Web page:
Moz’s “domain authority” metric – which is widely regarded by SEOs as one of the most vital tools for valuing domains in relation to their Google ranking position – is set to undergo a significant update in March.

At present, Moz relies on a complex linear model in order to assign domain authorities, but will switch to a neural network.

The upgrade is intended to help strengthen the reliability of domain authority by helping to filter out paid and spam links, counter link manipulation, and improvements to the understanding of websites which don’t currently rank for any keywords at all.

Domain authority (which is most commonly abbreviated to “DA”) has been relied on by SEOs ever since Google removed their PageRank metric.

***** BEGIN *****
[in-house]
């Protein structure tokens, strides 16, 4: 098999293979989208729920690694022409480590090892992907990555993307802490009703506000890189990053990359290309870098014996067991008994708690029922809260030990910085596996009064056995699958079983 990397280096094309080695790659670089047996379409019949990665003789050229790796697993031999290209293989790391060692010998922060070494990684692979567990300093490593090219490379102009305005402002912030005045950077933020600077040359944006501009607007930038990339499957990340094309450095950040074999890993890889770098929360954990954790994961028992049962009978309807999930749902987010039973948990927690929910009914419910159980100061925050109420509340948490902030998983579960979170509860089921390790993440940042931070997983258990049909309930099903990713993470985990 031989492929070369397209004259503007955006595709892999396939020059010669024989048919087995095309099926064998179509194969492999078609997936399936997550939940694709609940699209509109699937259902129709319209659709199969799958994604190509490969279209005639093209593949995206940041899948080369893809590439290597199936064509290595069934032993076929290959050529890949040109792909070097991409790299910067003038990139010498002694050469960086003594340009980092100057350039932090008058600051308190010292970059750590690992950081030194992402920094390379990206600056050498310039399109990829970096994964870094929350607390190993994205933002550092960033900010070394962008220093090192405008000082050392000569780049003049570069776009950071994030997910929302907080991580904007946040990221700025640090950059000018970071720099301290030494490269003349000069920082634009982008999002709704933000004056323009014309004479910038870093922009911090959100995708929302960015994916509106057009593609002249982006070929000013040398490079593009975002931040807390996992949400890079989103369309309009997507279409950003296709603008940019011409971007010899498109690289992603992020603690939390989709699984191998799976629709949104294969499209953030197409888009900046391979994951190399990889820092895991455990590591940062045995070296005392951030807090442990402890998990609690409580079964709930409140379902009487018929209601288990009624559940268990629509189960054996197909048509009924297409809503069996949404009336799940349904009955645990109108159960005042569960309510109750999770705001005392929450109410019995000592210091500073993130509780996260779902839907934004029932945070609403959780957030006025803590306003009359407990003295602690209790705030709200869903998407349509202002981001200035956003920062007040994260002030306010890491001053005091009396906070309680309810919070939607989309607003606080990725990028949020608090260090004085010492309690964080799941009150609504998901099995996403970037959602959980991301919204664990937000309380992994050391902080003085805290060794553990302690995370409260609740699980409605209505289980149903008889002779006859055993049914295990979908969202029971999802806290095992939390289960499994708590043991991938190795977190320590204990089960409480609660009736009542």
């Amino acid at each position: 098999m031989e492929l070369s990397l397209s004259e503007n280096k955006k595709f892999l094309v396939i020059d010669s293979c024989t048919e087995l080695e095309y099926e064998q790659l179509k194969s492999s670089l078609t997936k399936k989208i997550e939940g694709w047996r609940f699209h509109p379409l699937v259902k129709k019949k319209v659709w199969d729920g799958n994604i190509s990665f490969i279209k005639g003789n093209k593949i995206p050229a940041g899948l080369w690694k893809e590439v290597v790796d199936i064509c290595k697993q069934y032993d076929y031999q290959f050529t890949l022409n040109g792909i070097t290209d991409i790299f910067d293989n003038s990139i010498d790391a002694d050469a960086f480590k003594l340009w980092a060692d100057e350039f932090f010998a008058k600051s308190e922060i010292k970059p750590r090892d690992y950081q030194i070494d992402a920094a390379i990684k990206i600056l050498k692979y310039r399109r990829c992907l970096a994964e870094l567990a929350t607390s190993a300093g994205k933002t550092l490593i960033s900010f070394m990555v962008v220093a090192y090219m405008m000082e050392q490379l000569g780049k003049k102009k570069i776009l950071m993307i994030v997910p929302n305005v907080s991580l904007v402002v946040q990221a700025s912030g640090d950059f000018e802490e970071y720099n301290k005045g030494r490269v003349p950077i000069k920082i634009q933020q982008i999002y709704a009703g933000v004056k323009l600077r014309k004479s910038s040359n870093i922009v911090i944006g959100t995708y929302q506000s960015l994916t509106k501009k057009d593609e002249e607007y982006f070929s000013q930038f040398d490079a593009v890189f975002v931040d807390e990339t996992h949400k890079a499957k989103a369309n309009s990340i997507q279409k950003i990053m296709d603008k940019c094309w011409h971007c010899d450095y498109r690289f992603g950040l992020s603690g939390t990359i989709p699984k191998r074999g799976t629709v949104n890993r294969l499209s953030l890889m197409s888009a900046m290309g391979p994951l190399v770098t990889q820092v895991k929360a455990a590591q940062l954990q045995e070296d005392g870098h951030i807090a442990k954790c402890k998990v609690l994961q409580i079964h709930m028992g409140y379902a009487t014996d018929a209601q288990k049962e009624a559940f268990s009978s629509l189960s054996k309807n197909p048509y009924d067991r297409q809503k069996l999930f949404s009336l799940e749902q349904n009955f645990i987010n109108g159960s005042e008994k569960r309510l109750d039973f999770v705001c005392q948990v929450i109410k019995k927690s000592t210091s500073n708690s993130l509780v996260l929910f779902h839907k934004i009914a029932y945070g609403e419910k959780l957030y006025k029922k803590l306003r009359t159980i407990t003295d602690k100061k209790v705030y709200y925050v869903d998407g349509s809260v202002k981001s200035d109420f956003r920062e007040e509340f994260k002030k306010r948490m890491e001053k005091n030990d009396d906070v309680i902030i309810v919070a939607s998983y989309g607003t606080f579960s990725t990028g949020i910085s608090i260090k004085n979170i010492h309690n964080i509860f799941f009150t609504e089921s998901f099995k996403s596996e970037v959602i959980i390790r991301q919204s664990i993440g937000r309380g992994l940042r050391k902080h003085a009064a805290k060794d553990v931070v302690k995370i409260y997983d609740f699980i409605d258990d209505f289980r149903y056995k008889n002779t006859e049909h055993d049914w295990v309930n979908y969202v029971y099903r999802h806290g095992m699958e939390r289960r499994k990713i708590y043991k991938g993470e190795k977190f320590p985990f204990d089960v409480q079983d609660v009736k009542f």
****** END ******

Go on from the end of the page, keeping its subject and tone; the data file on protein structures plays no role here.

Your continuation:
Domains are assigned a score, ranging from 1 to 100, predicting how well a website will rank in search engine results. This tends to lead to the conclusion that the higher the DA, the better a site will rank.

However, DA has long been the subject of debate; Moz are not connected with Google, so there is no guarantee that a DA is genuinely reflective of ranking ability.

Moz have also emphasised that the updates should be seen as a relative metric, rather than a reliable standalone metric that can assess the value of a domain at a glance. Some experts have even gone as far as describing DA as a “distraction” for SEOs.

Nevertheless, the changes to DA are significant and will need to be adapted to by SEO professionals over the course of the next few months.


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